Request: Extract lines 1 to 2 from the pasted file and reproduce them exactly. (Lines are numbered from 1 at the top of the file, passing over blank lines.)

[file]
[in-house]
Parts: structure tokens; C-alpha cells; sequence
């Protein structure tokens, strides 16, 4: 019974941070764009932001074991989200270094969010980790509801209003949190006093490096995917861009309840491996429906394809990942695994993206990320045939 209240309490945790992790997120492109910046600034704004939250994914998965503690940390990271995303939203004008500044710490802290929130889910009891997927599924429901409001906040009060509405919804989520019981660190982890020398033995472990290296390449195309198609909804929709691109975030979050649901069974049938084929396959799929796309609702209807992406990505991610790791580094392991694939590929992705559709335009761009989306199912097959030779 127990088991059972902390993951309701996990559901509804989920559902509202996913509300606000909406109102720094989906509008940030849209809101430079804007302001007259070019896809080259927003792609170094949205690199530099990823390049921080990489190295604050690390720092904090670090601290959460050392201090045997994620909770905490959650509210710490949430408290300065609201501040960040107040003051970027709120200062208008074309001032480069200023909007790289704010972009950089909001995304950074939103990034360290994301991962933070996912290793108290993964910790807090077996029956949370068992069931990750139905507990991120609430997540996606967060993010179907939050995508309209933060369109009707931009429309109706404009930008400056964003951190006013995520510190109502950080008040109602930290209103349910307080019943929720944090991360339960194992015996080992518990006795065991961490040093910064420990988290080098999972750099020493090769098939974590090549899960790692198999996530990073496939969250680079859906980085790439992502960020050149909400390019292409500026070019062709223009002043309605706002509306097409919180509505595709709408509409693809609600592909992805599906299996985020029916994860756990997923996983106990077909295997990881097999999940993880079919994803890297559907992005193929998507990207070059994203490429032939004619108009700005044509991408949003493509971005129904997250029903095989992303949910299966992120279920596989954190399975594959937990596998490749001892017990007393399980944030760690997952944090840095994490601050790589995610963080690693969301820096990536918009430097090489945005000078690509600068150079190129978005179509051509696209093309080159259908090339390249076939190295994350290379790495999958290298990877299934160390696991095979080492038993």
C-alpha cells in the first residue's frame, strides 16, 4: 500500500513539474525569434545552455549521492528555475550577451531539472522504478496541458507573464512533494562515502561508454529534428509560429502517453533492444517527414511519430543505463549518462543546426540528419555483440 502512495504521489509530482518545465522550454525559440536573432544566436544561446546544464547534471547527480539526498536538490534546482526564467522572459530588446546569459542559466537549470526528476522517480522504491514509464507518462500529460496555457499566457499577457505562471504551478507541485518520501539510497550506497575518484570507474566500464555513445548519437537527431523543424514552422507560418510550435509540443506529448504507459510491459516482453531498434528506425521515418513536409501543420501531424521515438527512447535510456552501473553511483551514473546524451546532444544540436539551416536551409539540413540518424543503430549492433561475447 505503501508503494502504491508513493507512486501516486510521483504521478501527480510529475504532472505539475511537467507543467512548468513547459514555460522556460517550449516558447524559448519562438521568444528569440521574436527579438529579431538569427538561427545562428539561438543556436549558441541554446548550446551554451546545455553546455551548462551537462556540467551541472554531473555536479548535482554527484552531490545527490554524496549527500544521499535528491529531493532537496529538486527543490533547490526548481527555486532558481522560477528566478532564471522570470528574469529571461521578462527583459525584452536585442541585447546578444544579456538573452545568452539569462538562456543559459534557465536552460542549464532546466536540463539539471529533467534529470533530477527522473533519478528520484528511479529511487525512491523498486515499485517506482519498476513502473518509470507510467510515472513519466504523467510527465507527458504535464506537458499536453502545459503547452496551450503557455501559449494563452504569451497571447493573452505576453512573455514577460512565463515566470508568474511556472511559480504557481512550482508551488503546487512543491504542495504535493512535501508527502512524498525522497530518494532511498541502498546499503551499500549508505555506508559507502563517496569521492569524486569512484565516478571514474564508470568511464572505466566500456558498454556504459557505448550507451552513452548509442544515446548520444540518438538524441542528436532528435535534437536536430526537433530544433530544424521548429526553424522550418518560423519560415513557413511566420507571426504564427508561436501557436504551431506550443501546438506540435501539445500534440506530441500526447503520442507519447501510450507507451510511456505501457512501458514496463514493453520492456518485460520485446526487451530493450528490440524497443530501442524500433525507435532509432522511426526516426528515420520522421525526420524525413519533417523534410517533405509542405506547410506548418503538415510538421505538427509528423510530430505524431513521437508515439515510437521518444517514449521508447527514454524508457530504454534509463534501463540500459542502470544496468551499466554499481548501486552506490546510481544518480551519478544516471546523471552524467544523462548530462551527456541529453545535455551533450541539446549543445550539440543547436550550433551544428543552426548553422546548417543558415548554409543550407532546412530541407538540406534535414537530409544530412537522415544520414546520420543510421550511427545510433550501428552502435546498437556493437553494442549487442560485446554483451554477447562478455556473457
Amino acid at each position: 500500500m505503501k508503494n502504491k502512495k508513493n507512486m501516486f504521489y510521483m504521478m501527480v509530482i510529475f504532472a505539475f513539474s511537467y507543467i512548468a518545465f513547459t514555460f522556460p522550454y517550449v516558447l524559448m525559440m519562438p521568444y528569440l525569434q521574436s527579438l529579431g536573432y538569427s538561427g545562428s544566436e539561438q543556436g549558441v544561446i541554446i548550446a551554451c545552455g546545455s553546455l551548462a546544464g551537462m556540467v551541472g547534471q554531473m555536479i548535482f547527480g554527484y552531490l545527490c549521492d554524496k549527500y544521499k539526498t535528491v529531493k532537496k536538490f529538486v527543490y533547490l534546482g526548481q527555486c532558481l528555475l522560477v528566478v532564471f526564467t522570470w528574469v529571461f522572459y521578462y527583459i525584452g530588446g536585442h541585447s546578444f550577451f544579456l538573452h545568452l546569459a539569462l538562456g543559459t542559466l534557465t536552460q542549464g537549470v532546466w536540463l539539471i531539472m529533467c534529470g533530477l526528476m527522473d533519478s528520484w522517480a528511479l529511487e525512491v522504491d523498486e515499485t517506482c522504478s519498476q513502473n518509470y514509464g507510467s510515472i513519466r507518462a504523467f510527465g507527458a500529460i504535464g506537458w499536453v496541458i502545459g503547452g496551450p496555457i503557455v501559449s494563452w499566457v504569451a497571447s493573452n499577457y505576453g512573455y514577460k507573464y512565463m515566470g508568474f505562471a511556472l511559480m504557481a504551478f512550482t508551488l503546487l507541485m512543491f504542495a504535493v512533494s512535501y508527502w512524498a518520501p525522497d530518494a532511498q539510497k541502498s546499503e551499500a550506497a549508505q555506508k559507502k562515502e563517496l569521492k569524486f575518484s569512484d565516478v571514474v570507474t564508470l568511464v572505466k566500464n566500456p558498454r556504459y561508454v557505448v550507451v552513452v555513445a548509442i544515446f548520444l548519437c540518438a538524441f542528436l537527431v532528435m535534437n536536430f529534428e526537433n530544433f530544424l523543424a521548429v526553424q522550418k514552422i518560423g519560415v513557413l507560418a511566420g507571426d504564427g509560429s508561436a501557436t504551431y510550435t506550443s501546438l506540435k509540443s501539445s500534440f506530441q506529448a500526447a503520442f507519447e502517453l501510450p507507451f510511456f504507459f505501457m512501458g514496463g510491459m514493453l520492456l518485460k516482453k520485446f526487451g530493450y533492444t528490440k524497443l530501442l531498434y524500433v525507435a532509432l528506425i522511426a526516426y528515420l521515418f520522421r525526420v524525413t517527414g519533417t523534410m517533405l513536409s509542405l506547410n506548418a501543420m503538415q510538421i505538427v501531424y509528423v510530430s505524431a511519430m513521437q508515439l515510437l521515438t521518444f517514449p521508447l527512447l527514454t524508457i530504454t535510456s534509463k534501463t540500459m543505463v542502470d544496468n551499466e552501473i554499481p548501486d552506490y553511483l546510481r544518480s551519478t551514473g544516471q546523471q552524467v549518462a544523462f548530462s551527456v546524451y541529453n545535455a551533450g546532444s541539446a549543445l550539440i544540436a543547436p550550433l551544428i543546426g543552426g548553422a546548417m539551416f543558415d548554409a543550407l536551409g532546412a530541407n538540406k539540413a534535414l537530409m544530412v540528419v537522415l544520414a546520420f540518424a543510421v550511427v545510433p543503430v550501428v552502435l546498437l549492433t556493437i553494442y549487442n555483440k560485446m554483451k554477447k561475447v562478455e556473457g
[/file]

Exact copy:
[in-house]
Parts: structure tokens; C-alpha cells; sequence